I noticed a little white spot on my nose, it didn’t look like it should be there. But, it was small, about the size of a pin head, and not noticeable at all. I’ll mention this next time I see the doctor, I thought.
And, I did. It might not have been the next visit, but one day I was in for something else. I remembered the little spot as I was going out the door. “Oh, I said, what’s this?” and I pointed to my nose.
He looked and frowned. Ran his finger across it. “That’s a Basal Cell Carcinoma.”
And I frowned!
“I’ll make you an appointment with a dermatologist for a biopsy.”
Thank goodness, we were living in Arizona, probably the skin cancer capitol of the world. If we’d been here in Oklahoma, my doctor might have been the one who carried a bottle of freezing-stuff from room to room. He might have made one of his on-the-spot diagnosis and froze that little spot until it sizzled.
Fortunately, I was in Arizona and when the biopsy came back in agreement with my family doctor’s diagnosis. He gave me a choice. “You can go to a plastic surgeon. Or, you can have radiation, Or you can have Mohs surgery.”
I frowned. “But this is such a little spot… plastic surgery, radiation! What’s Mohs surgery?”
And then he told me that Mohs surgery takes the least amount of tissue with the most certainty of “getting it all.” The surgeon marks the suspicions spot, dividing it in sections, before removing the afflicted tissue. The segments are examined under under the microscope. If any cancer is left, the surgeon knows the exact location and removes another small amount of tissue. This is repeated until the microscopic examination shows that the edges and bottom of the removed tissue are clear of cancer. Sometimes only one slice is necessary. “This is what we recommend and we have an excellent surgeon in mind.”
This all seemed so unreal! And way too much excitement for such a tiny spot. Did I mention that it was about the size of a pin head? I mentioned that to the Mohs surgeon when I asked her how much of my nose she expected to remove.
“This may only be the tip of the ice berg,” she said. I don’t know what I’ll find until we have a look under the microscope.” And then she started talking about the repair and a plan to remove tissue in front of my ear for a skin graft on my nose.”
I blinked and shook my head. “A skin graft for this tiny spot? Let’s wait and see if I really need a skin graft.”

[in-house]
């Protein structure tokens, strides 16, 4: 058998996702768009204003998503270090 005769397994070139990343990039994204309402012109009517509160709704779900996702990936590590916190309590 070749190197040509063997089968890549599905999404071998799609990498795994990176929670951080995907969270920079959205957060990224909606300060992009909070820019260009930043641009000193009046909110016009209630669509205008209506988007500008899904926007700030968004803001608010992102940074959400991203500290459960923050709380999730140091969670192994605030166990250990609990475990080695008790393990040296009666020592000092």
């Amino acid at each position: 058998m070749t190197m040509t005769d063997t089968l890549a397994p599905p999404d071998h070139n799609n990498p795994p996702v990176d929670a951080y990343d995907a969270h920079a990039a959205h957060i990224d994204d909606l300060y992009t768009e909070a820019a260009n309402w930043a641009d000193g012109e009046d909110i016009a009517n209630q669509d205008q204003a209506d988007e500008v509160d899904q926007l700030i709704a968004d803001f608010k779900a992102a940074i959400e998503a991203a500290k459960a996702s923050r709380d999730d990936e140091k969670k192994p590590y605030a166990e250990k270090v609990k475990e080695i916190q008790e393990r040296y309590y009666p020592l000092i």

She nodded and patted my arm. I felt I still had a little control over the situation.
“After the skin graft, we’ll stitch a yellow pressure bandage to you’re nose.”
I laughed and rolled my eyes. This had to be a joke. Who ever heard of stitching a bandage anywhere. Weird! I shook my head.
She humored me. “We’ll schedule the surgery and you can decide about the repair after we’ve removed your cancer.”
And, I left the office wanting to believe little spot would not require a skin graft… And a yellow bandage sewed to my nose! Well, she did make me laugh when I was feeling pretty glum. Although basal cell is not a life threatening cancer, the thought of removing part of my nose was very disturbing. How much were they going to remove? There was no answer and my imagination took flight. Our granddaughter had a jewel in her nose (I hated it) but, maybe that’s what I would do if I needed to hide the scar/hole. Maybe I would need a jewel encrusted gold nose…
A couple of weeks later, I sat in the waiting room of the mohs surgeon’s office with a large white bandage taped to my nose waiting for the results of the microscopic exam. I prayed they wouldn’t have to take more tissue… no more cutting. Although I had experienced no pain, cutting on the nose makes a lot of unpleasant noise.
Good news. They got it all. No more cutting. Now, “Did I want a skin graft to repair the wound?” She handed me a mirror.
After a quick glance I knew the answer. “Yes. I believe I do want a skin graft.” And an hour or so later I left with a yellow bandage sewed on my nose. Medical professionals don’t do much joking about serious matters.
It took about a year for the skin graft to become almost unnoticable and during that time, I did some fretting that wasn’t warrented considering that I had cancer; it was a nonthreatening cancer and it was gone.
That was eight years ago and this is how my nose looks today, much closer than most people see it.